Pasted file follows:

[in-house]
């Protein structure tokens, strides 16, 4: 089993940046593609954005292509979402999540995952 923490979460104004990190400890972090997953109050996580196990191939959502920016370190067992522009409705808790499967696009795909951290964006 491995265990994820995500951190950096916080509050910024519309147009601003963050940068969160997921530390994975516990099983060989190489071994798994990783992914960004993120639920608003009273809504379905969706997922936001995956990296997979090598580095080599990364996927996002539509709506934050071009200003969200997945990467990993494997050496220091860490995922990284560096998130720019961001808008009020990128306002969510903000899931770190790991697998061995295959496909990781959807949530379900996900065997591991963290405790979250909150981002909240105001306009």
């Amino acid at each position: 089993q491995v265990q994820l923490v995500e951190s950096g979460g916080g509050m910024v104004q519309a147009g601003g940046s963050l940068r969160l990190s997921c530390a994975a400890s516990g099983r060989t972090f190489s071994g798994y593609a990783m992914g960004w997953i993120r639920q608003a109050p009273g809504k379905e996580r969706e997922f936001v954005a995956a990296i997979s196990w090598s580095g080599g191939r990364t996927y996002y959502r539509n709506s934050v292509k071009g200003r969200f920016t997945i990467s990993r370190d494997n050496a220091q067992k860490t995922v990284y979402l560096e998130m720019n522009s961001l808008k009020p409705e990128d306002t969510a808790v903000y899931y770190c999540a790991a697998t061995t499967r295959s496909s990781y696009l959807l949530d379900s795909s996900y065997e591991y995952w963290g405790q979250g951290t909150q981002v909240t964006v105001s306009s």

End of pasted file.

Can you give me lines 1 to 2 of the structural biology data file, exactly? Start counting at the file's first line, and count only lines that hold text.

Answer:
[in-house]
């Protein structure tokens, strides 16, 4: 089993940046593609954005292509979402999540995952 923490979460104004990190400890972090997953109050996580196990191939959502920016370190067992522009409705808790499967696009795909951290964006 491995265990994820995500951190950096916080509050910024519309147009601003963050940068969160997921530390994975516990099983060989190489071994798994990783992914960004993120639920608003009273809504379905969706997922936001995956990296997979090598580095080599990364996927996002539509709506934050071009200003969200997945990467990993494997050496220091860490995922990284560096998130720019961001808008009020990128306002969510903000899931770190790991697998061995295959496909990781959807949530379900996900065997591991963290405790979250909150981002909240105001306009």